Part of the savings could be used by the Port Authority to lower terminal fees for short-haul intercity buses, including discount carriers that are under fire for using city sidewalks to load and unload passengers. Bus companies that use the terminal have already threatened to leave because they pay millions of dollars in rent and say free curbside parking for their competitors is unfair.
State legislation would actually allow the city to issue permits for private buses to pick up on the sidewalk. A bus garage could open space at the bus station for discount carriers like Megabus.com, which has a permit to use West 41st Street just outside the bus station as a depot.
“You could get more buses into the terminal,” the source said. “But you’d have to ban them from these sidewalk pickups.”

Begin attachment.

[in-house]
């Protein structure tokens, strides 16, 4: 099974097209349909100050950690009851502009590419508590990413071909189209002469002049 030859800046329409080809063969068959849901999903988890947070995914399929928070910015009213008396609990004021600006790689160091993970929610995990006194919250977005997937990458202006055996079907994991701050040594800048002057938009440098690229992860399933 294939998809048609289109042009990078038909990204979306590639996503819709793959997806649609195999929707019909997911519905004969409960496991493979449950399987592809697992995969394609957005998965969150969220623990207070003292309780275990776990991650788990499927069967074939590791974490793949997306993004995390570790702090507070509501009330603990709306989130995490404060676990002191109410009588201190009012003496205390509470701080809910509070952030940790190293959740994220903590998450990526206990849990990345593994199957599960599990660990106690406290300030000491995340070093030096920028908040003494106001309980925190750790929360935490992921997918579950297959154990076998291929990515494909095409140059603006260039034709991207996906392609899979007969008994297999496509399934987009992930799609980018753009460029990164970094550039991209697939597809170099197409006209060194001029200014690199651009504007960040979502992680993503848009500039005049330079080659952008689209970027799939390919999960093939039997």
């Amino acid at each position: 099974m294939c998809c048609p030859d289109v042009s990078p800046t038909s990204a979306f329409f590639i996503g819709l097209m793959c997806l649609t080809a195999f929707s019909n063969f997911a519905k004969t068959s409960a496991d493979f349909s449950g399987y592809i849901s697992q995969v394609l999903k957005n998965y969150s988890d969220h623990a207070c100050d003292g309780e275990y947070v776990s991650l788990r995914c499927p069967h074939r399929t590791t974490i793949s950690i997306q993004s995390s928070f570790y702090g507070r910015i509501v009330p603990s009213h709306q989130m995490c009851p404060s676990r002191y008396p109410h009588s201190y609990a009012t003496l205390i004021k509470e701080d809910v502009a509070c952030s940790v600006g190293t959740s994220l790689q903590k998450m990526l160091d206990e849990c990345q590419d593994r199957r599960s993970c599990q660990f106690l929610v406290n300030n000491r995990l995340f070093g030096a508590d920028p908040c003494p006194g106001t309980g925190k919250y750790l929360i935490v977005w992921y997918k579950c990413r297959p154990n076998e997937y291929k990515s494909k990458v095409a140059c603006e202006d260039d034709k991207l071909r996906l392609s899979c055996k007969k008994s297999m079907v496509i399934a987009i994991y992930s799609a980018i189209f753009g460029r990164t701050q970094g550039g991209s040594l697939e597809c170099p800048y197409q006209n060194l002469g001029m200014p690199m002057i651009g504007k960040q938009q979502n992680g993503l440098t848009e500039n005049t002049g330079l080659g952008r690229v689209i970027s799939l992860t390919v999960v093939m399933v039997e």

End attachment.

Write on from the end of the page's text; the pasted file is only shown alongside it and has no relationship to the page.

The insider called Mr. Silverstein’s idea “intriguing,” but it may be a pipe dream.
Mr. Foye would say only that he’s looking at fixing the problem. “It’s a serious question under serious review,” he said.
architecture, architecture jobs, Design, Engineering, Urban Planning
Christopher Ward, Developer Larry Silverstein, Larry Silverstein, Lincoln Tunnel, Megabus, new jersey transit, Patrick Foye, port authority bus, Port Authority Bus Terminal, Port Authority of New York and New Jersey, Silverstein Properties, transportation, travel, World Trade Center, WTC